Finally, where a settlor or beneficiary dies, the existence of the trust assets will need to be declared in any succession duty declaration under L19 Livre des procédures fiscales. The “receipt” mechanism of taxation in the amended article 750 ter will thereby be preserved. 

The legislation adopts an entirely empirical approach to the question of the distinction between legal ownership and beneficial interests, purporting to reduce a trustee’s status from owner to that of a mere administrator. Had France ratified the Hague Convention, rather than merely signing it, it would have been unable to adopt this method of taxation.

These provisions come into force on the publication of the loi de finances rectificative pour 2011.

As a transitional measure, where the settlor of an existing trust has died prior to the coming into force of the loi, 2012, the remaining beneficiaries can be treated as constituants /settlors thereafter for both succession and gift duties and Wealth tax. The manner in which this is achieved is reminiscent of a Roman law family succession where the head of a family dies, and the senior members of the underlying class “move up”. This is independent of the date at which the full 60% penal succession duty rate is inflicted upon disposals within trusts settled by French settlors, irrespective of blood line entitlement.

As with any change of such a fundamental nature, there is as much planning potential as there are risks, and advice should be taken in relation to offshore structures immediately to enable Trustees to review their compliance procedures and make necessary adjustment both to their accounting procedures and the beneficial classes and entitlements of trusts with French connections.  

What is more, the “administrateur” of any trust with a French resident constituant or at least one resident beneficiary is required to notify the administration of the constitution, amendment of terms or the extinction of the trust. Failure to do so is subject to a penalty, and the constituant and the beneficiaries are jointly and severally liable for it.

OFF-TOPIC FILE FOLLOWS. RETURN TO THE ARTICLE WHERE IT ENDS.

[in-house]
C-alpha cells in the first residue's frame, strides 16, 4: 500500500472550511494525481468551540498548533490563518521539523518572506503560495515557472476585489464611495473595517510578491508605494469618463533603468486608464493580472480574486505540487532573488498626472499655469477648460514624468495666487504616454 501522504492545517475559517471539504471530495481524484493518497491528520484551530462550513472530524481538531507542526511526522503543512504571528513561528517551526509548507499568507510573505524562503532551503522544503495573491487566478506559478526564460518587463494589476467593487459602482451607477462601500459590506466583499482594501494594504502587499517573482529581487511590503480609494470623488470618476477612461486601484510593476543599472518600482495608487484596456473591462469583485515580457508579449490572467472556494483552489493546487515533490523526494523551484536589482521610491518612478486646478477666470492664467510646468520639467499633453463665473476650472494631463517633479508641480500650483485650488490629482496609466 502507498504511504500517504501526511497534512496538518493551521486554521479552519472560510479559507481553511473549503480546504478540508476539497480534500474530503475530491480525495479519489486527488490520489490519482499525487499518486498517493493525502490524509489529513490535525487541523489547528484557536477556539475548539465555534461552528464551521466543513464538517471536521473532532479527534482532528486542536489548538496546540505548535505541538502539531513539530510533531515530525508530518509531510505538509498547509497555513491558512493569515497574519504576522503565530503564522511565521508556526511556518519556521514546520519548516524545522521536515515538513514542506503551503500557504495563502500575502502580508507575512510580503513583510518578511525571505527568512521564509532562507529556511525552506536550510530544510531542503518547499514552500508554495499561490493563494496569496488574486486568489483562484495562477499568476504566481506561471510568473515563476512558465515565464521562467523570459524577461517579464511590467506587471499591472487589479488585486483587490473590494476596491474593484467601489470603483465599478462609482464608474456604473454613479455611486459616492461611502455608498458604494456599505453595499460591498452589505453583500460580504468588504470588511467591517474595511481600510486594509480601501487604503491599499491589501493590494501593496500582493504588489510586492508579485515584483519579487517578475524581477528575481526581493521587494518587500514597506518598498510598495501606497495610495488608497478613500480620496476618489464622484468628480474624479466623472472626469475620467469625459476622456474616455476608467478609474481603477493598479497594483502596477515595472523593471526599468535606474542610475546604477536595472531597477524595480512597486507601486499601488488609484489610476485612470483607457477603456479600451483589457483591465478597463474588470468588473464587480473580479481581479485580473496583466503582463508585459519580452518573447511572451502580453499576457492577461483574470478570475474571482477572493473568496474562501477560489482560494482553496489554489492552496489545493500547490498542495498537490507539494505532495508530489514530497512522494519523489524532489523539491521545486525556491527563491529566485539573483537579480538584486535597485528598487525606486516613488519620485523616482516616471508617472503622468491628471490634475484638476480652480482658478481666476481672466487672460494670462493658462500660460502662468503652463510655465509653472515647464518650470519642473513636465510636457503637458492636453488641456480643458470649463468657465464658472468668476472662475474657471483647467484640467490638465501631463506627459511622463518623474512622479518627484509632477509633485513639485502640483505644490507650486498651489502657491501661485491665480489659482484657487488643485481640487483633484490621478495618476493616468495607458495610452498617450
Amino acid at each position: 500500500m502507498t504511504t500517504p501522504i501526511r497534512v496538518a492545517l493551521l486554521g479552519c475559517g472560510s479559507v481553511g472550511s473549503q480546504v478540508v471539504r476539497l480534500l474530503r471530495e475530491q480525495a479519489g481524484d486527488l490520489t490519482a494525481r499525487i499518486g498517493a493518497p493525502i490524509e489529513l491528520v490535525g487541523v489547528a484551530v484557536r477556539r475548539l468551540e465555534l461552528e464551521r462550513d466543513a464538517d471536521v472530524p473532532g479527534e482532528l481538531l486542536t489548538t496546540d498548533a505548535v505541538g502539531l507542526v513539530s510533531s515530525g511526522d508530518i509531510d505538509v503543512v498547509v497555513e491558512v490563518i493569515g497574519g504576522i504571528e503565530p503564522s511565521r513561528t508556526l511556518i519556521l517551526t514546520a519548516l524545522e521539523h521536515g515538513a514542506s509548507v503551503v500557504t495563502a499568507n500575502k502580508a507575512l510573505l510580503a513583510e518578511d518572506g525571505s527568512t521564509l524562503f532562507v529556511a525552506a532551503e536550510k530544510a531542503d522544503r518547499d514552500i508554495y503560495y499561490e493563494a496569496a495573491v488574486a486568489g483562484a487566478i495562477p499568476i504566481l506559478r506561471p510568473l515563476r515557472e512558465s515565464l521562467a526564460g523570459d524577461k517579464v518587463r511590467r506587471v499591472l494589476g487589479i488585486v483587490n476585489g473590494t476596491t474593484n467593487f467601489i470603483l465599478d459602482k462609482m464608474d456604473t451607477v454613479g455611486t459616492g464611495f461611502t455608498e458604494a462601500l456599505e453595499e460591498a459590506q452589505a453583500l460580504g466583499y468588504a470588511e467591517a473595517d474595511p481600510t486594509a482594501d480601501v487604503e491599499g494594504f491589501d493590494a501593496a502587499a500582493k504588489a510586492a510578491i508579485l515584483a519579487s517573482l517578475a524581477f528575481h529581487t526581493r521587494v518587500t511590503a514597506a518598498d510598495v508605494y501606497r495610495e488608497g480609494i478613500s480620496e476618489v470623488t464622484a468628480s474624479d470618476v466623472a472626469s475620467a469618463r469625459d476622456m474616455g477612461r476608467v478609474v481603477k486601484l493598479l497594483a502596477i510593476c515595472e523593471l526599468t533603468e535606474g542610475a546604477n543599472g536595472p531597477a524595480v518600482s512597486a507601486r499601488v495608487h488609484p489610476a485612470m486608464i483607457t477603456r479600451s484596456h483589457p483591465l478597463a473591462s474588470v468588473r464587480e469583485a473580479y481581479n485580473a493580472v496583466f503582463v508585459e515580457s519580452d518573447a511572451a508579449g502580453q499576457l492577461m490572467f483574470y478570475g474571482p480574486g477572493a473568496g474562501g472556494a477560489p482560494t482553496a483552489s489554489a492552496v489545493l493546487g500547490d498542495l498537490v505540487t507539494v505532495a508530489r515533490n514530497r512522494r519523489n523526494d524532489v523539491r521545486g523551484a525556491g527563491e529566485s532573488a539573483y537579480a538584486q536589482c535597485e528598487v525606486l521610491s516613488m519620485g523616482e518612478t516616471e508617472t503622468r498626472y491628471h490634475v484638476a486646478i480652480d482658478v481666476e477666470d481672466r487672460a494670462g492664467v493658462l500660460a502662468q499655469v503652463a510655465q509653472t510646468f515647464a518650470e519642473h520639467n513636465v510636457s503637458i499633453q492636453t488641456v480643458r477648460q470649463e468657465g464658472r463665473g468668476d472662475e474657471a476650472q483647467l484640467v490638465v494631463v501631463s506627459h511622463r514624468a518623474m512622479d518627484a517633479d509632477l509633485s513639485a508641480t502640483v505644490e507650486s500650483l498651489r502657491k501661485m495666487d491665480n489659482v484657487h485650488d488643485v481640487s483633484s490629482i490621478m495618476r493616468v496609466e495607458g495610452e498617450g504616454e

The French press note the numerous agreements regarding tax exchange of information between French Tax Authorities and their foreign counterparts, and how these exchanges of information should also help “uncover” some trusts. It reported that the French Finance Minister hopes to raise an additional € 30 Million in additional tax revenue from this new measure in 2012. This appears optimistic, but it is likely that the interrelationship between the trust tax mechanism introduced and its attempted correlation with the 3% annual tax on immovable property ‘entities’ will force some taxes to be paid where they were not recoverable before. France has to date stopped short of assessing a trust holding a BVI structure owning French property holding Sarls, with the risk of it being brought to the CJEU. Seen in the context of the freedom of movement of capital and payments under article 63 TFEU, the overall legislative concept may also be flawed, in that at some point in the structure,  the item at which the anti-avoidance provision is addressed must become transformed into a movable rather than remaining “deemed” an immovable.

By way of background, in March, the French government proposed removing the first tax-band so that only those with assets above €1.3Million would be subject to wealth tax. The rates are to be reduced from the current 6 bands ranging from 0.55% to 1.8% down to just two rates (0.25% and 0.5%). The upper rate is applied if total assets exceed €3 Million, but would also apply to trust assets over €1.3M. These rates would apply from the 1st euro after the €1.3 Million cap is reached. A “smoothing mechanism” will be in place for taxpayers with total assets between €1.3M and €1.4 Million and also for those between €3 Million and €3.1 Million.


© Peter Harris, 14th July, 2011

Overseas Chambers